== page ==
Non-fungible tokens (NFTs) have come under fire, even pronounced dead as a fading trend with fewer sales and OpenSea’s layoffs. This is the natural evolution of technology, the “hype cycle” of technology that rapidly comes onto the scene: a surge of interest from an “innovation trigger”, followed by a “trough of disillusionment,” until they settle on meaningful use-cases and value-creation. Even during this challenging time, there has been an explosion of creativity with open-minded leadership among several US states like Tennessee. Artists and entrepreneurs are looking at NFTs to solve real-world problems in the art, culture, and philanthropy domains.
NFTs provide authenticated ownership. Consider historical artifacts and collectibles. Rally Rd. tokenizes historical assets—think a 1940s original Batman DC comic or the last performance ticket of Elvis Presley in 1977—allowing holders to share in the profits of the asset from a potential sale. The Austrian Post experimented with the Crypto Stamp Art through a digital and physical representation, often referred to as a “phygital,” of the most famous and valuable stamp “Vermilion Mercury” from 1851 and a re-interpretation in July 2022. These phygitals utilize near-field communication (NFC) chip functionality pioneered by Varius Card, an Austrian leader in NFT and identification technology.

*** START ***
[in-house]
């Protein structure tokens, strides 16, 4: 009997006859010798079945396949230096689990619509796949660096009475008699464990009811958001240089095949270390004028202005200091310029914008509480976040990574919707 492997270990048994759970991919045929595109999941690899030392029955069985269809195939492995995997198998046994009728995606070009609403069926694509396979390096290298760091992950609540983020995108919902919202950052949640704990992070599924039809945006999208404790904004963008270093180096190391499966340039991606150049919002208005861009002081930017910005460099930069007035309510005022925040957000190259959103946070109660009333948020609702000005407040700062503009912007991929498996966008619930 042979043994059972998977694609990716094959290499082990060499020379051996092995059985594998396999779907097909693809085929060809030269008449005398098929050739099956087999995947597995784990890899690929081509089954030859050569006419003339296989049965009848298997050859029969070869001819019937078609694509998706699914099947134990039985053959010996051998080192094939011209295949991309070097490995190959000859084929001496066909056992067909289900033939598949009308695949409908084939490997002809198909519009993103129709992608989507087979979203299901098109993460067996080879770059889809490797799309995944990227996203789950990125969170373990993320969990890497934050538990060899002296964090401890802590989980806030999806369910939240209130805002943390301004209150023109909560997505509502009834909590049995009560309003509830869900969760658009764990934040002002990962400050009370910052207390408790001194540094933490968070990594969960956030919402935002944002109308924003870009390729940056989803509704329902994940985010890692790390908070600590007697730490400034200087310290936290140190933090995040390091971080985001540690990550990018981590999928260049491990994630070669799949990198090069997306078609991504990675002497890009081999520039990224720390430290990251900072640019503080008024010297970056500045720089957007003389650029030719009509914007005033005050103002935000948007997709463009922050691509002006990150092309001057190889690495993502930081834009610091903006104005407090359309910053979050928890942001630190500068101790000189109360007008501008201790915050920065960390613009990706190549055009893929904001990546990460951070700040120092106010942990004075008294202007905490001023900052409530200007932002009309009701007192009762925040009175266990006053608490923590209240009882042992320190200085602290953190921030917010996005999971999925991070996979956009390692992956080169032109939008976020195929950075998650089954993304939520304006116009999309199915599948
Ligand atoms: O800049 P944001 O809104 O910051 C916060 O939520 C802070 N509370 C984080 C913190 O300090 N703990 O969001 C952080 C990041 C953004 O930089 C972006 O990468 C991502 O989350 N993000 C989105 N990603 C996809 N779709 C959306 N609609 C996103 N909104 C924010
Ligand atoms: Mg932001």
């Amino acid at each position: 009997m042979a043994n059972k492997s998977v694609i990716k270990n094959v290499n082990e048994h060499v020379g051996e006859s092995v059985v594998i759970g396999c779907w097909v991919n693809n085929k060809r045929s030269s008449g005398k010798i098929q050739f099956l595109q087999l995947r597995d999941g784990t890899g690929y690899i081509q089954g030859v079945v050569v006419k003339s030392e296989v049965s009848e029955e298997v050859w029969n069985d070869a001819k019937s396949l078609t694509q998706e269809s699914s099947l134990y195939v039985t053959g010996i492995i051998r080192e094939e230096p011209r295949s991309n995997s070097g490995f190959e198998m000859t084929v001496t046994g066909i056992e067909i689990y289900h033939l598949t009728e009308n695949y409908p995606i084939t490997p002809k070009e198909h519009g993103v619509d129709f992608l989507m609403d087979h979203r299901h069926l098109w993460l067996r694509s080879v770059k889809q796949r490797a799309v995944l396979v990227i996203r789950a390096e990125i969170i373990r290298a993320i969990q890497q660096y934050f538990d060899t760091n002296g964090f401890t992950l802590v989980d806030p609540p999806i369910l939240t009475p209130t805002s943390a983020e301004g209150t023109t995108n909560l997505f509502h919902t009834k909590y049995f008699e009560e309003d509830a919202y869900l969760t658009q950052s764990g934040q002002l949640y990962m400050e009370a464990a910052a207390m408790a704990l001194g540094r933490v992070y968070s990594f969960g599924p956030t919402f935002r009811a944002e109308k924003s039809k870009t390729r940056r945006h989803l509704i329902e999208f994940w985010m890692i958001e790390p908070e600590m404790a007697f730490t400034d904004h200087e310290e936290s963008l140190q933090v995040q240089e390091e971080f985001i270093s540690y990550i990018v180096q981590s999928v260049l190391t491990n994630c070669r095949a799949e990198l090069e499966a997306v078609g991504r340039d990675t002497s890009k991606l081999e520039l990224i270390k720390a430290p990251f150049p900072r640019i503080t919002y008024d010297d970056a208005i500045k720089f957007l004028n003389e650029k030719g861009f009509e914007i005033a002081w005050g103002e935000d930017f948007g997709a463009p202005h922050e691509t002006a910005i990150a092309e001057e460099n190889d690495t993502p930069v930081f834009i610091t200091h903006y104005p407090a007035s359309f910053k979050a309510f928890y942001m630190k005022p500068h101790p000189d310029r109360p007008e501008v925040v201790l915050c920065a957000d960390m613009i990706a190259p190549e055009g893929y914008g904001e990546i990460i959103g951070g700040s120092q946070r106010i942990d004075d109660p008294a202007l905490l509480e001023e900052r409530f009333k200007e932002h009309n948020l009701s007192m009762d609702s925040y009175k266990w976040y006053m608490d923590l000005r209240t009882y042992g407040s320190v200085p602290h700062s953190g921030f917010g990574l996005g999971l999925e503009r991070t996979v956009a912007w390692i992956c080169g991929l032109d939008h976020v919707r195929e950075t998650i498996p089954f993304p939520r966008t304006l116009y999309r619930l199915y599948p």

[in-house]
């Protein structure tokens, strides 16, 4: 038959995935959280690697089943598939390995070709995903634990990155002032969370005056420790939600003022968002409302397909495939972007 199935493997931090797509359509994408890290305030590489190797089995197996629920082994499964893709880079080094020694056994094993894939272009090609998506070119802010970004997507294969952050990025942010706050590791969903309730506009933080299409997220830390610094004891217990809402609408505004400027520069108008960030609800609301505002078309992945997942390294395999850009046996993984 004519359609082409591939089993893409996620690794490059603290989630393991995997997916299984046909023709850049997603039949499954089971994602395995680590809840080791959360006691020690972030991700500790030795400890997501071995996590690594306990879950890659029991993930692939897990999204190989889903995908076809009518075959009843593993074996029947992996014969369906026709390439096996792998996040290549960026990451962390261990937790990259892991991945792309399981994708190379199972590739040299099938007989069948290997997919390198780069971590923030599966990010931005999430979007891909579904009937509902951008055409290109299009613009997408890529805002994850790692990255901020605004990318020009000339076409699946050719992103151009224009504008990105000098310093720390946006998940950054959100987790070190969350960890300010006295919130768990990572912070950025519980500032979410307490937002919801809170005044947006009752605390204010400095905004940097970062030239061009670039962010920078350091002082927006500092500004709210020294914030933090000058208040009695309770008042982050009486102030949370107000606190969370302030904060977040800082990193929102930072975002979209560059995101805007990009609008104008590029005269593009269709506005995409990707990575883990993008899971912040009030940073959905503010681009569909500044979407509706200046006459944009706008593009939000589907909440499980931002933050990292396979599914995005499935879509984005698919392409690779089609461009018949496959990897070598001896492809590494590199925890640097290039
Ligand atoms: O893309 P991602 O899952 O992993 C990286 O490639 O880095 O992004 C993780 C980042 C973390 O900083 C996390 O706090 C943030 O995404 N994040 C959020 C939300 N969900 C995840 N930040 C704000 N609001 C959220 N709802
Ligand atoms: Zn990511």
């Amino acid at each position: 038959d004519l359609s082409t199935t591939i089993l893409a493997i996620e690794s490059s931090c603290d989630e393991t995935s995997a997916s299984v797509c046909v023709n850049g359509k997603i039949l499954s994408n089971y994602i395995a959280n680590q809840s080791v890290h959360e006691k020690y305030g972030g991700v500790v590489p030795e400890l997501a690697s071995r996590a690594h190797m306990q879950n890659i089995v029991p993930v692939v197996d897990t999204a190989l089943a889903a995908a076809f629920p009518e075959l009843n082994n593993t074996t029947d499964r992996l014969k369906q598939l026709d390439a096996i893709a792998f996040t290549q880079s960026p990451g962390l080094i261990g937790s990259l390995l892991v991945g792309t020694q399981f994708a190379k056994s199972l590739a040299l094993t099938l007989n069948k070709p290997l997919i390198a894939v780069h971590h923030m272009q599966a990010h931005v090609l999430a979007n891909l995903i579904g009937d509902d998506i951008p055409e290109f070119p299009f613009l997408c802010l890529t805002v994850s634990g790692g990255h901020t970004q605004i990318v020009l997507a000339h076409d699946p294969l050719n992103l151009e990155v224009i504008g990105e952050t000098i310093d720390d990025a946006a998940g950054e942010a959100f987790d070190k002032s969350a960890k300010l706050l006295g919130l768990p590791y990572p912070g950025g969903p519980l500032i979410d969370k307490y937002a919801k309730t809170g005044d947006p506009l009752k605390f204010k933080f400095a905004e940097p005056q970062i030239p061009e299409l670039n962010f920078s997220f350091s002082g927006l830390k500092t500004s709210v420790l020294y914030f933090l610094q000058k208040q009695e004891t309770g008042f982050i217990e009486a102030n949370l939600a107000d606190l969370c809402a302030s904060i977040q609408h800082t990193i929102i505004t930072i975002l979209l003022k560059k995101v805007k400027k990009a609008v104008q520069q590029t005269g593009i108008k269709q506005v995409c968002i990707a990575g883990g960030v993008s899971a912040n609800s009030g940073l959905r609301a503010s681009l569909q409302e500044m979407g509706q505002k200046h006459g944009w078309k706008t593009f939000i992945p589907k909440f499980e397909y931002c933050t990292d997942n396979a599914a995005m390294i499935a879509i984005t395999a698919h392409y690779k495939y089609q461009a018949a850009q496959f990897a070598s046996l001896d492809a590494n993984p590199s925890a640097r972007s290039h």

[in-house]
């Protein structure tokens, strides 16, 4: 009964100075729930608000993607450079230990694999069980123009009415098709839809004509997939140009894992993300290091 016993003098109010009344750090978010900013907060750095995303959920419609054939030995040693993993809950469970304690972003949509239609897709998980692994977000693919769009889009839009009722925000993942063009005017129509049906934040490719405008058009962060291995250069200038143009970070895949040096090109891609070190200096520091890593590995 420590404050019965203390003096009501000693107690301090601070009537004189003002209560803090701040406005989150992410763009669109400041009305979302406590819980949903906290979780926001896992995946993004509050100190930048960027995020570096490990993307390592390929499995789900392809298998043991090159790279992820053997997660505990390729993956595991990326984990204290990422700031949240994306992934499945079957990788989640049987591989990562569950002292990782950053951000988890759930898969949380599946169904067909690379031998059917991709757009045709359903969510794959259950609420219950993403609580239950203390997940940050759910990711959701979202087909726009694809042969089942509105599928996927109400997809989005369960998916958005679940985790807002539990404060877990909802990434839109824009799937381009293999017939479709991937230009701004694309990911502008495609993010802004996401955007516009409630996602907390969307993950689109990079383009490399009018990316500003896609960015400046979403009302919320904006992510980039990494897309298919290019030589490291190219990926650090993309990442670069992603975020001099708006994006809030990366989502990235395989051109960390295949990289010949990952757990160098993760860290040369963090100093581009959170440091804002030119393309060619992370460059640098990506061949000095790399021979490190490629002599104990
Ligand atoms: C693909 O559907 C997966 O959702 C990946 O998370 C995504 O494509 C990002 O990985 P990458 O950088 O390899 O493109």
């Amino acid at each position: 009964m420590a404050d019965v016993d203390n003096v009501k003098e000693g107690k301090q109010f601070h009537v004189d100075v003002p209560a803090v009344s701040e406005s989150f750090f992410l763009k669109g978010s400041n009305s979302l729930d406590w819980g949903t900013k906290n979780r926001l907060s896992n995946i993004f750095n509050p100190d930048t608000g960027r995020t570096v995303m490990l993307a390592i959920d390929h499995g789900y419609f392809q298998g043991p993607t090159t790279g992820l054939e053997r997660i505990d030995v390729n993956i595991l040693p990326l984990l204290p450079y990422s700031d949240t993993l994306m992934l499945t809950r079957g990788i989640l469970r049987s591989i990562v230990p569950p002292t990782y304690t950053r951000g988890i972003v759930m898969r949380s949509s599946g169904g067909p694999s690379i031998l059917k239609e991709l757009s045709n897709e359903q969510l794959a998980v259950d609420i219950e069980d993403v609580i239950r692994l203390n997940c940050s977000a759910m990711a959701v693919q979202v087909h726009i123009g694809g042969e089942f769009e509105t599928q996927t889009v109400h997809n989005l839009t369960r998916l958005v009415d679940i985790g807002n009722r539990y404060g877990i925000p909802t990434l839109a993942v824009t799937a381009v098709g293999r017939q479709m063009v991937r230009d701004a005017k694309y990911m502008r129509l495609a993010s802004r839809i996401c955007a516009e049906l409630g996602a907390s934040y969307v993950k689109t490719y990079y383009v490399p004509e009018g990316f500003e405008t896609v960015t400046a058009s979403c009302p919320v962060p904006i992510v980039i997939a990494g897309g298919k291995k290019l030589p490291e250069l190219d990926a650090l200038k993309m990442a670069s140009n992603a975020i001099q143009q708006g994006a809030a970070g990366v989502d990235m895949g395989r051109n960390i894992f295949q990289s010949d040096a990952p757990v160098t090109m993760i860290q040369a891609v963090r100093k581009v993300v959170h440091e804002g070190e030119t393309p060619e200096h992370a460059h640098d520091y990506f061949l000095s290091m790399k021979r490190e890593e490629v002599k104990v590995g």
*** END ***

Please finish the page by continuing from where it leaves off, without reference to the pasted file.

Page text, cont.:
Large art institutions have entered the NFT ecosystem. The William S. Paley Foundation announced that it would raise some $70 million via auction to expand the digital footprint of the New York Museum of Modern Art (MoMA) and possibly acquire the museum’s first NFTs. Here NFTs validate the authentic art (or music), ensuring that buyers are not given a fraudulent item.
On September 30th Living Opera – a multimedia startup that builds classical music based digital assets on the blockchain – launches the Magic Mozart NFT collection, a generative art project based on characteristics from Mozart’s Magic Flute. The collection contains digital art and personalized on-chain musical minuets based on a replica of Ein Musikalisches Würfelspiel – a musical dice game attributed to Mozart. While music lovers agree that the game is an incredible demonstration of Mozart’s musical genius, it also appeals to technologists: with over a quadrillion permutations that create a new musical selection, the algorithmic musical composition has captivated the interest of top computer scientists.
The founders of Living Opera aspire to reform philanthropy space using a decentralized autonomous organization (DAO) to facilitate access to grants on a rapid and transparent basis. When they function at their true state, DAOs use smart contracts – or code – that dictate what will happen if a certain condition is met. Smart contracts promise to expedite the grantmaking process and add greater transparency over the acquisition and use of funds.